Pollinators And Pesticides Info Session Set At UTC

Saturday, June 07, 2014

As the push for local, organic produce grows, the humble bee is being recognized as an important participant in farming rather than a pesky stinger.

Honey bees pollinate numerous crops in the United States valued annually in excess of $14.6 billion. The value of crops benefiting from pollination exceeds $119 million annually in Tennessee. However, the use of pesticides have a significant effect on these pollinators and their ability to contribute to a healthy ecosystem.

“Pollinators and Pesticides,” an information session discussing the vexing issue of chemical pesticides and their effects on pollinators, will be presented by Dr. John Skinner. The presentation will be on Monday from 6–8 p.m. in the Raccoon Mountain Room in the UTC University Center. This event is free and open to the public.

The Tennessee Valley Chapter of Wild Ones and The University of Tennessee Chattanooga Department of Biological and Environmental Sciences are sponsoring this event.

The presentation will cover current research related to bees and the use of pesticides in agricultural and non-agricultural applications. Dr. Skinner will discuss the connection between pesticide use and bee decline.

While Dr. Skinner’s expertise is primarily in bee ecology, he will also review the effects that pesticides may have on other beneficial organisms.

Dr. Skinner, professor in the University of Tennessee’s Entomology and Plant Pathology Department, conducts honey bee research and serves as extension specialist in apiculture at the University of Tennessee.

He is the Tennessee State Apiculturist, whose responsibilities include education, research, extension, and treatment recommendations regarding bees. He also teaches beekeeping classes at the University of Tennessee, is an avid beekeeper, and has hands-on experience caring for honeybees.


Fishing Report From The TRWA

Here is the fishing report from the TWRA: Chickamauga Reservoir:  Reservoir Conditions: Summer normal elevation: 682.0 feet. Winter normal elevation: 676.0 feet. Current elevation: 681.0 feet. The water surface temperature is 62 degrees. Largemouth Bass: Grass mats and grass edges along large flats seem to be better than other areas. Frogs, buzzbaits, plastic ... (click for more)

2015-16 Sport Fish Regulations To Be Set During October Commission Meeting

The Tennessee Fish and Wildlife Commission will establish the 2015-16 sport fish regulations during its October meeting. The meeting will be held in Greeneville on Wednesday-Thursday, at the General Morgan Inn.  The Tennessee Wildlife Resources Agency Fisheries Division presented changes in the sport fish proclamation during a preview at the August TFWC meeting. The proposals ... (click for more)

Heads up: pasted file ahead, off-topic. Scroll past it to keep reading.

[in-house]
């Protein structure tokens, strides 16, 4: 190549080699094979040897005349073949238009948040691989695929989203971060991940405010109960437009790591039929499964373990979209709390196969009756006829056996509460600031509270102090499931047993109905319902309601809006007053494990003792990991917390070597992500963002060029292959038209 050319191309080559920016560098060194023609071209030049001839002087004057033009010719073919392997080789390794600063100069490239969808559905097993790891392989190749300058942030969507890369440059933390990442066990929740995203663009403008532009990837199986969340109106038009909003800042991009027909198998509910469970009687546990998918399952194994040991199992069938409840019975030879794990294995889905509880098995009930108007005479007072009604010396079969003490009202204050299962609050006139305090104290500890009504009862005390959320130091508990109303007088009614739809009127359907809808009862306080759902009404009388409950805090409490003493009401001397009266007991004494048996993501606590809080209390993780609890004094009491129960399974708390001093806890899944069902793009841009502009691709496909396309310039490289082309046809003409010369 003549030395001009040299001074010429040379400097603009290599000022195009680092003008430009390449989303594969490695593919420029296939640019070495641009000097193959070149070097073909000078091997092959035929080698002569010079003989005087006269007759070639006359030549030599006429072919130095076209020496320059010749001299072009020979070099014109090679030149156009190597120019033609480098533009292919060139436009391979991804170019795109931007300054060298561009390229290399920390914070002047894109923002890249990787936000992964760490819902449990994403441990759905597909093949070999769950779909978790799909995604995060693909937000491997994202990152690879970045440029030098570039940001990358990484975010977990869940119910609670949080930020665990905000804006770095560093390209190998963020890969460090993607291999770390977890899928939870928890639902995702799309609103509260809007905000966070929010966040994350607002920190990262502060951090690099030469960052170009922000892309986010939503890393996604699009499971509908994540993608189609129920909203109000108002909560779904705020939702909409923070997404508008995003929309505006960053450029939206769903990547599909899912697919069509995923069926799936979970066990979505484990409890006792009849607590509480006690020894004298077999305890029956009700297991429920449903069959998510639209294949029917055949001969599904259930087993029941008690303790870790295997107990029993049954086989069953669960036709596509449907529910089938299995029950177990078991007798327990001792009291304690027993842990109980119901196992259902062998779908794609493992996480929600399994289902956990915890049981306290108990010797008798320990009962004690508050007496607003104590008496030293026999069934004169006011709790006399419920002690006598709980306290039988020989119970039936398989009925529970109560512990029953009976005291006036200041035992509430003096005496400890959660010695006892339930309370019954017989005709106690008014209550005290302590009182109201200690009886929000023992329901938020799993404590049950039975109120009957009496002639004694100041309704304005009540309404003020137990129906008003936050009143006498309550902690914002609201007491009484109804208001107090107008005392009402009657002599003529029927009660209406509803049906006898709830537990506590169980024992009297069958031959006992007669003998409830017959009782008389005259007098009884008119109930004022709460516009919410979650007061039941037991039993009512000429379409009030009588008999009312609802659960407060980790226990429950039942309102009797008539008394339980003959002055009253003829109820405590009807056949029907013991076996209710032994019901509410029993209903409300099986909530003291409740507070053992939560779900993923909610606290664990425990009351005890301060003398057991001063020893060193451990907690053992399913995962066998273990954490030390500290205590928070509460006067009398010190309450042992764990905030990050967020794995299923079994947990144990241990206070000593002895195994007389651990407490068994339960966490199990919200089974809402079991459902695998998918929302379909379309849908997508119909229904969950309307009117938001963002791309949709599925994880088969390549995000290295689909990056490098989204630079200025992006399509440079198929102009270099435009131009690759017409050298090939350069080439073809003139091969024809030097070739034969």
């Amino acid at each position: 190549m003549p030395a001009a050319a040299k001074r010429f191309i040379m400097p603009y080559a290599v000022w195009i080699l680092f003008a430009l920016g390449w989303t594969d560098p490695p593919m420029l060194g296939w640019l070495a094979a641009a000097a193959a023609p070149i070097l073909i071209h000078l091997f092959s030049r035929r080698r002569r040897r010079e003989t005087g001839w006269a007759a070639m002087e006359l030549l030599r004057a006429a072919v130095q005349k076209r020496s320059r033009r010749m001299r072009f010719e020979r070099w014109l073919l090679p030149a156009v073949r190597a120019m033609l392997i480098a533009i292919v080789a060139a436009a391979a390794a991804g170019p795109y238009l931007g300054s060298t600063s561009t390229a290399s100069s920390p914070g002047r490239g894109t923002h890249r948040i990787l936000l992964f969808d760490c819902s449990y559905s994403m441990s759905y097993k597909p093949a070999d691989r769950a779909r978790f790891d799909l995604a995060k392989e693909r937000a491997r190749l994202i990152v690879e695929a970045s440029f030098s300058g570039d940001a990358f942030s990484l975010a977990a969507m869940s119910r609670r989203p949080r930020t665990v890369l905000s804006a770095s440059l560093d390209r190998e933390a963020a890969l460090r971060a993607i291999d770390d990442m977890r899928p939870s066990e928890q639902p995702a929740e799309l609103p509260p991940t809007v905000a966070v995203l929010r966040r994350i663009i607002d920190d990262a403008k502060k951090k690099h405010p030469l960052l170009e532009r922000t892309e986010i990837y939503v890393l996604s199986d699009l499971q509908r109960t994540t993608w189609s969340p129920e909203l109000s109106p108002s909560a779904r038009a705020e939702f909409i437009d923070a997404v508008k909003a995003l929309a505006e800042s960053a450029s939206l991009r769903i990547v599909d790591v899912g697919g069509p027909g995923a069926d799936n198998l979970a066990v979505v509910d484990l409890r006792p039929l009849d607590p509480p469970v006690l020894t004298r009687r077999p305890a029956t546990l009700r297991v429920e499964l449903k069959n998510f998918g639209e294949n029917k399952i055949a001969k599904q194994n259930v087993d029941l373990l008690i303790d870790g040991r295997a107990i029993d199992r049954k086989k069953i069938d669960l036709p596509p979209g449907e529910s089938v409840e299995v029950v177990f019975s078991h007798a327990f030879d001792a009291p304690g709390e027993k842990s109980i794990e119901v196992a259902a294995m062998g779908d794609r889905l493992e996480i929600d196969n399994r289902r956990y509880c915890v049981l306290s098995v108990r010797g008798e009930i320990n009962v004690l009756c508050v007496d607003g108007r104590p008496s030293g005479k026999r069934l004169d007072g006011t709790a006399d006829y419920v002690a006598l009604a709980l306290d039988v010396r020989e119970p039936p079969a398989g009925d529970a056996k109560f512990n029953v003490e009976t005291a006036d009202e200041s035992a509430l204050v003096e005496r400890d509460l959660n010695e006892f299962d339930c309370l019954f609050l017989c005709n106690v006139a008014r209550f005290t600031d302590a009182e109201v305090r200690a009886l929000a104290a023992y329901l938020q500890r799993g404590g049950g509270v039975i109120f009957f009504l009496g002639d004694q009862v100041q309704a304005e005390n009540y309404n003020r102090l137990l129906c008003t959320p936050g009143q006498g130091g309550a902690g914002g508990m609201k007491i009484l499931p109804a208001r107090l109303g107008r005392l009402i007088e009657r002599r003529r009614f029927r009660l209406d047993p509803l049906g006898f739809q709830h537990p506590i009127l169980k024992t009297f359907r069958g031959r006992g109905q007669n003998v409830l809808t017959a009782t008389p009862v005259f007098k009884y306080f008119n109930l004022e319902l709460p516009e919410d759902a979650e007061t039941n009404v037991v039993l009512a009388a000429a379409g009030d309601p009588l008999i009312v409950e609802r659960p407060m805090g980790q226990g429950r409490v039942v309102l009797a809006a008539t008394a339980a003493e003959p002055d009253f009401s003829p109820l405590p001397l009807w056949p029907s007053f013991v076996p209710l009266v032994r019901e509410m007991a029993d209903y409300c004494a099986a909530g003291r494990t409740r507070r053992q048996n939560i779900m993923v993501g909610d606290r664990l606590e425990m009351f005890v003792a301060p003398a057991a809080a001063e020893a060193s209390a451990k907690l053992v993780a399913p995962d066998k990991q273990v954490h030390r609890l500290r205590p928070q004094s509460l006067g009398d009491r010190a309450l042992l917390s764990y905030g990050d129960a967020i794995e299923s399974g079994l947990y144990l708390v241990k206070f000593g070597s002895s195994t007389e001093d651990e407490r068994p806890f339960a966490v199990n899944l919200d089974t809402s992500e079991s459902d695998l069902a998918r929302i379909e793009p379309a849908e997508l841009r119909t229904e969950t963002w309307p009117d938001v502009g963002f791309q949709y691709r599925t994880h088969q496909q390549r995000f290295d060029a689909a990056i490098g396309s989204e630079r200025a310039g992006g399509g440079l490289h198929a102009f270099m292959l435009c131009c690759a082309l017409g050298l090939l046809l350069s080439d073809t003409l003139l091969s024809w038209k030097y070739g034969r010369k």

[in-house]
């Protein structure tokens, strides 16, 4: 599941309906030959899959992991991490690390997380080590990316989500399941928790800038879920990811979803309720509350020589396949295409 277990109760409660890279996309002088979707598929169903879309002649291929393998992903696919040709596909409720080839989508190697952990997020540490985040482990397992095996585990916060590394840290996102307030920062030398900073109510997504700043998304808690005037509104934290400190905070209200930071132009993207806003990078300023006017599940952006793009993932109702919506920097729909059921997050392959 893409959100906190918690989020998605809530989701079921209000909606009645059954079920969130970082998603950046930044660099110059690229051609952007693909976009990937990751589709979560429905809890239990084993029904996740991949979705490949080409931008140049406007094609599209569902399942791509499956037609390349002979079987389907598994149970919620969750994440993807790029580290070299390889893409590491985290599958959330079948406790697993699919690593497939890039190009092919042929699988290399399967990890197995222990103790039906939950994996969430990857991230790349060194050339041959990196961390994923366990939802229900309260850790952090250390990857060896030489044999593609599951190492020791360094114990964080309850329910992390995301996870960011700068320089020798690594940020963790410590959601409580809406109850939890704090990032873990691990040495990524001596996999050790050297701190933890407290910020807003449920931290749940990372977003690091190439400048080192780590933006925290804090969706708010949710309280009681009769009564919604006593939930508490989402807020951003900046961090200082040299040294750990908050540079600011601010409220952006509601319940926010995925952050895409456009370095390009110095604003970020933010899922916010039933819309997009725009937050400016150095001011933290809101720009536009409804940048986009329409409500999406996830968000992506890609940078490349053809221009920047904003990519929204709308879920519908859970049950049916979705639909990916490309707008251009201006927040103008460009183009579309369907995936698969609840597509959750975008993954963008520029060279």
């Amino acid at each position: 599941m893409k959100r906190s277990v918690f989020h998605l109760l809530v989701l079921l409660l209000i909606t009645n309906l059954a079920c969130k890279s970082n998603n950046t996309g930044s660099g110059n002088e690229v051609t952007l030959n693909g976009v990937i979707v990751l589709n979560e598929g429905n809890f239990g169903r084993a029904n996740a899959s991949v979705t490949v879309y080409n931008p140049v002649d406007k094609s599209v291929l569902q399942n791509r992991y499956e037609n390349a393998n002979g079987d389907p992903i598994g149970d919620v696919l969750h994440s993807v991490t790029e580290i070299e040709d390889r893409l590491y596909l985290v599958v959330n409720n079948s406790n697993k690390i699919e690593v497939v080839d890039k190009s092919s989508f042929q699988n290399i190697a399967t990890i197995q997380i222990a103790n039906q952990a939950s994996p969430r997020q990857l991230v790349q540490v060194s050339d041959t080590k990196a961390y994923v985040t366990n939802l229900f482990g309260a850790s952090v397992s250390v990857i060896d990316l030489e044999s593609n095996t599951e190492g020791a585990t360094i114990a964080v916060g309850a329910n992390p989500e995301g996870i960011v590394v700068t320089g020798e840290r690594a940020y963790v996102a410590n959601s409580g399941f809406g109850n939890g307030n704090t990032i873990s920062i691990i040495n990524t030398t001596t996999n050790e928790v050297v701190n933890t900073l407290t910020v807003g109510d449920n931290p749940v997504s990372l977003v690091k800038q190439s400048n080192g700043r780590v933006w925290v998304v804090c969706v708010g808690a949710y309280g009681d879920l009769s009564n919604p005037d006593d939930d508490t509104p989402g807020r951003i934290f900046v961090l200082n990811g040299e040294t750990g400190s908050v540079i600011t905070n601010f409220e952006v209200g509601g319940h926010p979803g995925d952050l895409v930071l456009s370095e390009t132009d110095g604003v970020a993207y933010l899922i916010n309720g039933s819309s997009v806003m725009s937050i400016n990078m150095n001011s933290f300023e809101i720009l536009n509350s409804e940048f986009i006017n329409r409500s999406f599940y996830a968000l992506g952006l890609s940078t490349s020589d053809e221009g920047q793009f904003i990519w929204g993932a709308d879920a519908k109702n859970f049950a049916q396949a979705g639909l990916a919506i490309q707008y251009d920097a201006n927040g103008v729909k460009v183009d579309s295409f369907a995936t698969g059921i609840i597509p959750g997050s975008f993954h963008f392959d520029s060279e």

Additions And Improvements At Camp Jordan Arena Coming Soon

Additions and improvements are coming to Camp Jordan Arena in the near future. At the Thursday night meeting of the East Ridge city council, approval was given for buying new playground equipment. It will come from Gametime, a locally-based company. The VP of Marketing lives in East Ridge and made a proposal to set up the playground at Camp Jordan so his company could use it for ... (click for more)

Teenager Killed In ATV Accident Thursday Night

Damon Lee Jones, 15, was killed Thursday night in an ATV accident in Walker County. It was reported he was riding with a 17-year old, when they tried to enter a church parking lot, but ran into a cable barrier. The accident happened on Dunwoody Road in LaFayette. The other rider, identified as Timothy J. Wallin, was not injured.   (click for more)

Tom Dugan Was A Good Man

Tom was my boss for most of my 36 years at Carta.  At the ceremony where I was awarded my 30-year service award, Tom said, "Don disagrees with 85% of my decisions, but I wish I had 80 more employees just like him." This kind of indicates our relationship. When I asked him to help with my plans for a reunion for the group of Veterans that I served with in Vietnam, he quickly ... (click for more)

Roy Exum: A Veterinarian’s Horse Sense

I suspect you’ve heard by now that a doctor in New York City, who volunteers with “Doctors Without Borders,” just got back from the African nation of Guinea on October 17 – last Friday – and on Thursday tested positive for the deadly Ebola virus. Luckily, he came in actual contact with only a few people but he reportedly rode a subway, took a taxi, went on a three-mile run and ... (click for more)